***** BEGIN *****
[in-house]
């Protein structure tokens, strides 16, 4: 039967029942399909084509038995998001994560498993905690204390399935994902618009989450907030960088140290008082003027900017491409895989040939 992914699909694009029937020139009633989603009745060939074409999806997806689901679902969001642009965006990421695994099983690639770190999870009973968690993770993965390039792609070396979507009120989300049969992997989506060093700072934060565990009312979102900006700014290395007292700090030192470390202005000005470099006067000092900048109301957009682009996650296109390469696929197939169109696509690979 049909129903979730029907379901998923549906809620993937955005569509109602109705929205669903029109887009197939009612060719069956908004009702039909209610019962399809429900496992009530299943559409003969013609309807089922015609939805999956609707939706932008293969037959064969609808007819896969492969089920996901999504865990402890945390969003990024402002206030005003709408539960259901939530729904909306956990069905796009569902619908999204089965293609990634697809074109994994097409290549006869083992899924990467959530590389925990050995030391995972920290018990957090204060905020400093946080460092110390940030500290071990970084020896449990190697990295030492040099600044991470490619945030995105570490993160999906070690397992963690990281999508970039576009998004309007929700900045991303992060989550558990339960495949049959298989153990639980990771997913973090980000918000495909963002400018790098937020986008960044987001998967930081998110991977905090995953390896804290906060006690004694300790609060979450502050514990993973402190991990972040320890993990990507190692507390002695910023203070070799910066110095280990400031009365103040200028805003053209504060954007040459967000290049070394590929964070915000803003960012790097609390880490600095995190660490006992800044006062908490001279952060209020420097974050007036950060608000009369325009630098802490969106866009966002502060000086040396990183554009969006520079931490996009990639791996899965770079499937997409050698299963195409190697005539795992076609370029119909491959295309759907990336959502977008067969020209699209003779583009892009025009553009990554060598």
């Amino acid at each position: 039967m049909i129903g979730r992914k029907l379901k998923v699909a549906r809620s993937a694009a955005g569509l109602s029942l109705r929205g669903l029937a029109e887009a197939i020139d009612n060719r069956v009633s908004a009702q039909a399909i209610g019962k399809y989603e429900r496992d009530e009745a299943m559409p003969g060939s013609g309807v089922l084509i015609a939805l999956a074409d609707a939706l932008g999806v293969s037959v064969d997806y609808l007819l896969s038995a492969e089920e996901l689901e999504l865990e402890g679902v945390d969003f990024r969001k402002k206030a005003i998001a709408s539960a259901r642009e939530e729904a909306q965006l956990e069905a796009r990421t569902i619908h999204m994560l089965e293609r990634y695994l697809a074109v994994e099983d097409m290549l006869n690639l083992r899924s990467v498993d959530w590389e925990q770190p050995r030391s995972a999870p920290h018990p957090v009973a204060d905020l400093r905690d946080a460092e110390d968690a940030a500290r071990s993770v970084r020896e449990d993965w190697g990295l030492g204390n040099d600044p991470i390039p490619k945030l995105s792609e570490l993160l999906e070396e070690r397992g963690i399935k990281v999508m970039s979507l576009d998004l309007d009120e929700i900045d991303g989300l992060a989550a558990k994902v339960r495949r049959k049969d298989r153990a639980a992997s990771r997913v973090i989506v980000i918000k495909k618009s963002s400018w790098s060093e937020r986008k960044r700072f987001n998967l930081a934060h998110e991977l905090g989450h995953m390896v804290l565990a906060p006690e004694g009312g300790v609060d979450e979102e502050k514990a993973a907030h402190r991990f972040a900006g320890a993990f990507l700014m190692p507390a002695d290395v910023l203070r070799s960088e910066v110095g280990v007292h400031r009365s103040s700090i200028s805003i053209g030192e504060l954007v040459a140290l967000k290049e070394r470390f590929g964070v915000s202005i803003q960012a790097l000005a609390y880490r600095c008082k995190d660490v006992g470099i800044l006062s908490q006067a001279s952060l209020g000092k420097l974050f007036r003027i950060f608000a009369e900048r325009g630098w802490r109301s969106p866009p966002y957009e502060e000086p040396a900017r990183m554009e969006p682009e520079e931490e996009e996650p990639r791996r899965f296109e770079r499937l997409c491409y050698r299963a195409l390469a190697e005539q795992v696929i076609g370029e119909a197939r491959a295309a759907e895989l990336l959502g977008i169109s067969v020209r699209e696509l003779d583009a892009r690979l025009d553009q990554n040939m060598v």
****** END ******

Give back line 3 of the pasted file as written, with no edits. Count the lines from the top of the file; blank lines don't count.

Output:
């Amino acid at each position: 039967m049909i129903g979730r992914k029907l379901k998923v699909a549906r809620s993937a694009a955005g569509l109602s029942l109705r929205g669903l029937a029109e887009a197939i020139d009612n060719r069956v009633s908004a009702q039909a399909i209610g019962k399809y989603e429900r496992d009530e009745a299943m559409p003969g060939s013609g309807v089922l084509i015609a939805l999956a074409d609707a939706l932008g999806v293969s037959v064969d997806y609808l007819l896969s038995a492969e089920e996901l689901e999504l865990e402890g679902v945390d969003f990024r969001k402002k206030a005003i998001a709408s539960a259901r642009e939530e729904a909306q965006l956990e069905a796009r990421t569902i619908h999204m994560l089965e293609r990634y695994l697809a074109v994994e099983d097409m290549l006869n690639l083992r899924s990467v498993d959530w590389e925990q770190p050995r030391s995972a999870p920290h018990p957090v009973a204060d905020l400093r905690d946080a460092e110390d968690a940030a500290r071990s993770v970084r020896e449990d993965w190697g990295l030492g204390n040099d600044p991470i390039p490619k945030l995105s792609e570490l993160l999906e070396e070690r397992g963690i399935k990281v999508m970039s979507l576009d998004l309007d009120e929700i900045d991303g989300l992060a989550a558990k994902v339960r495949r049959k049969d298989r153990a639980a992997s990771r997913v973090i989506v980000i918000k495909k618009s963002s400018w790098s060093e937020r986008k960044r700072f987001n998967l930081a934060h998110e991977l905090g989450h995953m390896v804290l565990a906060p006690e004694g009312g300790v609060d979450e979102e502050k514990a993973a907030h402190r991990f972040a900006g320890a993990f990507l700014m190692p507390a002695d290395v910023l203070r070799s960088e910066v110095g280990v007292h400031r009365s103040s700090i200028s805003i053209g030192e504060l954007v040459a140290l967000k290049e070394r470390f590929g964070v915000s202005i803003q960012a790097l000005a609390y880490r600095c008082k995190d660490v006992g470099i800044l006062s908490q006067a001279s952060l209020g000092k420097l974050f007036r003027i950060f608000a009369e900048r325009g630098w802490r109301s969106p866009p966002y957009e502060e000086p040396a900017r990183m554009e969006p682009e520079e931490e996009e996650p990639r791996r899965f296109e770079r499937l997409c491409y050698r299963a195409l390469a190697e005539q795992v696929i076609g370029e119909a197939r491959a295309a759907e895989l990336l959502g977008i169109s067969v020209r699209e696509l003779d583009a892009r690979l025009d553009q990554n040939m060598v």